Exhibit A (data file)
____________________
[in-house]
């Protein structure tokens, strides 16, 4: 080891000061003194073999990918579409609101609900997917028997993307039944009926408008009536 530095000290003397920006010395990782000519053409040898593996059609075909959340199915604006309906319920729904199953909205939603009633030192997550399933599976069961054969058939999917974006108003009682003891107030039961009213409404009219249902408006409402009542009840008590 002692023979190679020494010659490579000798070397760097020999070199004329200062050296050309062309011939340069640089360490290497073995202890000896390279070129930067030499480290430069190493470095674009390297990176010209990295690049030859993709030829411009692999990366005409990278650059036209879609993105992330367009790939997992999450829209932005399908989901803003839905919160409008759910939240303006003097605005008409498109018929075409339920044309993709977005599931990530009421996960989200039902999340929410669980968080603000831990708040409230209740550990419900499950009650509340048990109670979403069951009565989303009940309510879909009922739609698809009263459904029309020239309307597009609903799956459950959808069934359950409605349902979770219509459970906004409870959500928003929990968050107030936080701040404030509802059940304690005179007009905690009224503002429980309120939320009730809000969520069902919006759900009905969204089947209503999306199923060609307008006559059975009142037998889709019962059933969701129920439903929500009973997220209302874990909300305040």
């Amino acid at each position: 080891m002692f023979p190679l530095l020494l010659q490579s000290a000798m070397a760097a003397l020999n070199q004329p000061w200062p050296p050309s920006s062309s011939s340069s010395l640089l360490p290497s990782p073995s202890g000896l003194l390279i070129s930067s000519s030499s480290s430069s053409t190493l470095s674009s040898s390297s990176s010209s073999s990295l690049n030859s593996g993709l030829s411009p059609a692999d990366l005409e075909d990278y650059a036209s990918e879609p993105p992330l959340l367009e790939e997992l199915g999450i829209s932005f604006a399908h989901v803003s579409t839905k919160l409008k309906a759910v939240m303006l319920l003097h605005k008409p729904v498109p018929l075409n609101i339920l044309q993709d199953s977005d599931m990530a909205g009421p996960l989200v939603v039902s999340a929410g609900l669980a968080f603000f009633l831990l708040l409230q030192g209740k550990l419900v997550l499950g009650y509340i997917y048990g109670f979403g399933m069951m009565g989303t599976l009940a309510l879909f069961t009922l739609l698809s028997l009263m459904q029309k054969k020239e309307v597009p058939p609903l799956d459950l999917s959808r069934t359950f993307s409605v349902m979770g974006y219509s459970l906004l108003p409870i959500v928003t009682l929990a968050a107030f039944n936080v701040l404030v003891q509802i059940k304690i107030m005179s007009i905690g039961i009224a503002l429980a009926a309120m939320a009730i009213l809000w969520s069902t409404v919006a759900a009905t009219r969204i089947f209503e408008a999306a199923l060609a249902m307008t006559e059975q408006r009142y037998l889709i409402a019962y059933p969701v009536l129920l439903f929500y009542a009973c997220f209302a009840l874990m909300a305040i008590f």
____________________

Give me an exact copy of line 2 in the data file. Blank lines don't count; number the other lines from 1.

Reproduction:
């Protein structure tokens, strides 16, 4: 080891000061003194073999990918579409609101609900997917028997993307039944009926408008009536 530095000290003397920006010395990782000519053409040898593996059609075909959340199915604006309906319920729904199953909205939603009633030192997550399933599976069961054969058939999917974006108003009682003891107030039961009213409404009219249902408006409402009542009840008590 002692023979190679020494010659490579000798070397760097020999070199004329200062050296050309062309011939340069640089360490290497073995202890000896390279070129930067030499480290430069190493470095674009390297990176010209990295690049030859993709030829411009692999990366005409990278650059036209879609993105992330367009790939997992999450829209932005399908989901803003839905919160409008759910939240303006003097605005008409498109018929075409339920044309993709977005599931990530009421996960989200039902999340929410669980968080603000831990708040409230209740550990419900499950009650509340048990109670979403069951009565989303009940309510879909009922739609698809009263459904029309020239309307597009609903799956459950959808069934359950409605349902979770219509459970906004409870959500928003929990968050107030936080701040404030509802059940304690005179007009905690009224503002429980309120939320009730809000969520069902919006759900009905969204089947209503999306199923060609307008006559059975009142037998889709019962059933969701129920439903929500009973997220209302874990909300305040």